Patriotism meets Commercialism

  • Published
  • By Master Sgt. Jeff Walston
  • 913th Airlift Group
Originally published July 18, 2013

Some Americans may not know this, but in the past, criminal penalties were imposed on individuals who knowingly mutilated, defaced, physically defiled, or trampled upon any flag of the United States. However, on June 11, 1990, the Flag Protection Act of 1989 was struck down by the Supreme Court as unconstitutional. Today, all of those things, including burning the U.S. flag, are considered to be freedom of speech.

Although there are Americans who burn the U.S. flag in protest, there are still those who respect the flag as a symbol of freedom and the legacy of those who, for more than 237 years, have fought and died to keep this country free.

For years, by the millions, Americans have proudly and patriotically displayed U.S. flags outside homes and businesses. And, after the Sept. 11 terrorist attack, that number grew exponentially in support of American troops.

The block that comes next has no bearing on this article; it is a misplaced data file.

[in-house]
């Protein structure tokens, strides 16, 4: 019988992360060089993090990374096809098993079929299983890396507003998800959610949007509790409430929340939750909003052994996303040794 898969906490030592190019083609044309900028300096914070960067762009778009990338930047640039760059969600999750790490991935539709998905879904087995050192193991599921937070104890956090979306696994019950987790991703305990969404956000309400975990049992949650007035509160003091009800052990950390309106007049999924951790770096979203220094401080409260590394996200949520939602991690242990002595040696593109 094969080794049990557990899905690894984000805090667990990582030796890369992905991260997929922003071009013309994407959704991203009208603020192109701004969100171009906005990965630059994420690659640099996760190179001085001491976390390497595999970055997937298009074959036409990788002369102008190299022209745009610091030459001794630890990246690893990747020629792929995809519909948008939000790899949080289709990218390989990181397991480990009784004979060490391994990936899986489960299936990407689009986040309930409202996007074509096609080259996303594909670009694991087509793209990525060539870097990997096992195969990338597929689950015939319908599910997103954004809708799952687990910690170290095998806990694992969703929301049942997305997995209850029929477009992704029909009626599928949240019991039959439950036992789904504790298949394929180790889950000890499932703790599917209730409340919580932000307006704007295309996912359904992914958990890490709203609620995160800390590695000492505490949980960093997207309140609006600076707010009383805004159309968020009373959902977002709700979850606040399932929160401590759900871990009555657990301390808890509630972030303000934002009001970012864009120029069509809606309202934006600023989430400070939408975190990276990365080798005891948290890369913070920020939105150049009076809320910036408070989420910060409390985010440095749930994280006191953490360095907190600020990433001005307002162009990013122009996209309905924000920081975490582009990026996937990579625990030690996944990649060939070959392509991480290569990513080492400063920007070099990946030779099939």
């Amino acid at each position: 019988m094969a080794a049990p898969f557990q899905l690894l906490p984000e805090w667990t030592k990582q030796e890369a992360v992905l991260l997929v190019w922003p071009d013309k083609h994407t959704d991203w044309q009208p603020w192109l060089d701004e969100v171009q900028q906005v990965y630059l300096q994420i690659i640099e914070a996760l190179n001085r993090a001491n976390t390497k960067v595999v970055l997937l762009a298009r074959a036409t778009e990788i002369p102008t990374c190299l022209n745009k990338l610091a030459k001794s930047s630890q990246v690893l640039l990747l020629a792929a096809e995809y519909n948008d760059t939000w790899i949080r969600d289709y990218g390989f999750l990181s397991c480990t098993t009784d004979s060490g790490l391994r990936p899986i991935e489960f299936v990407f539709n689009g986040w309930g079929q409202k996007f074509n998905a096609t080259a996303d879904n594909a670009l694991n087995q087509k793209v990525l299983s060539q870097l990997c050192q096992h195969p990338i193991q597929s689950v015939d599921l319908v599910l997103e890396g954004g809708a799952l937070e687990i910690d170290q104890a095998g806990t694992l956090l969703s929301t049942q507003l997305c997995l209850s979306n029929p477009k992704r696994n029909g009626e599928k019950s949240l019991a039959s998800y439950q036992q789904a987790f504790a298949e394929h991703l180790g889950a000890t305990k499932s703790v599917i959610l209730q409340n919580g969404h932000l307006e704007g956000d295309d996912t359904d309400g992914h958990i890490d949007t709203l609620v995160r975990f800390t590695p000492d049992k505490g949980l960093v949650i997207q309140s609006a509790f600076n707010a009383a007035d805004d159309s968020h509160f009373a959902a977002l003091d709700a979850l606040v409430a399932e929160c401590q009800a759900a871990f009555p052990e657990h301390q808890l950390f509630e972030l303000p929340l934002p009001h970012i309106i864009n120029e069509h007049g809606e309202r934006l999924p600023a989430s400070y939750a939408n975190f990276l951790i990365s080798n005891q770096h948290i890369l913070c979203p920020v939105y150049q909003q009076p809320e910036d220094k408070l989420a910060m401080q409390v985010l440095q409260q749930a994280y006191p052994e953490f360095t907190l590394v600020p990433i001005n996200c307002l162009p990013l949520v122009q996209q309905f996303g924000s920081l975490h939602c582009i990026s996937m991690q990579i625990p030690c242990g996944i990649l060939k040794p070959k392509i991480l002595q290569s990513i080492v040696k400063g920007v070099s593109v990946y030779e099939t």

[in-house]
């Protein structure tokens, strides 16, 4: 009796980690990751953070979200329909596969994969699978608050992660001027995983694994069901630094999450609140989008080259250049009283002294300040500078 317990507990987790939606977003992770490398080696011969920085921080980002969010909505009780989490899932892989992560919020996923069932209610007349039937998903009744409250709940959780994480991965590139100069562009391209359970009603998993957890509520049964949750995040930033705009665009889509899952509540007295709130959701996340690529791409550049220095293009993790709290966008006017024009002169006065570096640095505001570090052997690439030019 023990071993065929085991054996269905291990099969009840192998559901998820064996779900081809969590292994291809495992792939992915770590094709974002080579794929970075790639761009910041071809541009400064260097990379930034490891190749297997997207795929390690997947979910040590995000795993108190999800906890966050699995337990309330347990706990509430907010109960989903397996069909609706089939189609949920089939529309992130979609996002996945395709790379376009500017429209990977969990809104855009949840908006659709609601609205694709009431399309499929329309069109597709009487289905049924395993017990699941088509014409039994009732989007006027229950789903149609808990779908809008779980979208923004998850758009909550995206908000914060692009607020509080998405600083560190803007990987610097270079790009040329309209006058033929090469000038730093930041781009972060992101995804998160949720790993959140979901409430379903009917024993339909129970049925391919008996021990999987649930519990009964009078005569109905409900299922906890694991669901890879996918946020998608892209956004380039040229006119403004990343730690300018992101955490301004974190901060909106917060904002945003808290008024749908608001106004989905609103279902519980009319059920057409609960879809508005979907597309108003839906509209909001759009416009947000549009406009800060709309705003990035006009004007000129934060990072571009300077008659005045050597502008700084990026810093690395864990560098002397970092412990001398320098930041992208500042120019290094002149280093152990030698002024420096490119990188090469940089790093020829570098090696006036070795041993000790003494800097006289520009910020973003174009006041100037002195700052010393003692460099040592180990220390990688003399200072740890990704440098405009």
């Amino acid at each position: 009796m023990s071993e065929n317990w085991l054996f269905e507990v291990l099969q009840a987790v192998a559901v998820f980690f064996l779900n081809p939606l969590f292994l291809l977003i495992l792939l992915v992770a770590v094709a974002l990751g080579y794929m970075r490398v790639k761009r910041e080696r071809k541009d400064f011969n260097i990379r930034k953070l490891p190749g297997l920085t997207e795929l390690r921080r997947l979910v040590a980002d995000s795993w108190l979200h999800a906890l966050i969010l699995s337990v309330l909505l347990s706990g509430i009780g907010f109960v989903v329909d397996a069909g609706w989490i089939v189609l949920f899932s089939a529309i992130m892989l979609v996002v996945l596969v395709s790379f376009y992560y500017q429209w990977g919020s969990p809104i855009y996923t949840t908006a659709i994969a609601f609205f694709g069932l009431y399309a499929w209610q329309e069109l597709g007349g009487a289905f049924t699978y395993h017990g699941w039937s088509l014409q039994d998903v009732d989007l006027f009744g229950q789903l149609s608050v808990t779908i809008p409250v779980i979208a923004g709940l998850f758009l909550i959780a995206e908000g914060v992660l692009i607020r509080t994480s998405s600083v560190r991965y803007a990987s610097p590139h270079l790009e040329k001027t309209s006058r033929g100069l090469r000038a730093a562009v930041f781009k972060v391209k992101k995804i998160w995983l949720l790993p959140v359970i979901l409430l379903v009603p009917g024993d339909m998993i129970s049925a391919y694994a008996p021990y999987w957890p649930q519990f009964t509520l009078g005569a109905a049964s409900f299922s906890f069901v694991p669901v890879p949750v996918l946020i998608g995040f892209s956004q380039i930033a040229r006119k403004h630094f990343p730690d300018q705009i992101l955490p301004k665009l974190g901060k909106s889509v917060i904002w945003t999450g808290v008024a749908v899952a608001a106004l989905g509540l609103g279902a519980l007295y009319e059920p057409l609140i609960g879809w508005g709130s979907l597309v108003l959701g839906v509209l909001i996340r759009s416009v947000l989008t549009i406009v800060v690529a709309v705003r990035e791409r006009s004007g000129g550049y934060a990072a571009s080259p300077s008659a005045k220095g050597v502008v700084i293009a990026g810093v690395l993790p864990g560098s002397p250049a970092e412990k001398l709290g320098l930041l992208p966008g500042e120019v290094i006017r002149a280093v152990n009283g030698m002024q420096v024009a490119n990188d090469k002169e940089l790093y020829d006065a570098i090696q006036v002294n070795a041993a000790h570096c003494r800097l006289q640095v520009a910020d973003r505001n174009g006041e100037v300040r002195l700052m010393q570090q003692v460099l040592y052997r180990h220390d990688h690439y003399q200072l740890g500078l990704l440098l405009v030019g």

However, with patriotism comes the responsibility of all who display the U.S. flag, and those who see it for that matter, to assure the flag is not flown when it is torn, soiled or damaged.

A few weeks ago, during dinner with my wife at a restaurant in Bossier City, La., we saw that one of the two U.S. flags mounted on the building had blown onto a decorative metal star hanging next to it, tearing through the flag.

When Jim, the manager, was told how it might look to veterans who frequented the establishment, he said "it would be taken care of immediately."

Within minutes an employee came through the dining room with a large U.S flag on a pole and replaced the damaged flag. A few moments later, our waitress showed up with the damaged U.S. flag and asked if I knew how to properly dispose of it. I did.

In my 34 years in the military, this was the first time anyone has replaced a flag as soon as they were informed, at least by me. Jim's patriotism seemed to be as strong as mine, and his actions truly tugged on my heart strings. You can bet we will return to his restaurant in the future.

Laws or not, the U.S. flag should always be treated with respect, because it represents a proud and vibrant country. If you see one in need of replacing, say something. You could make the difference.

For additional information on proper display of the American Flag, please visit: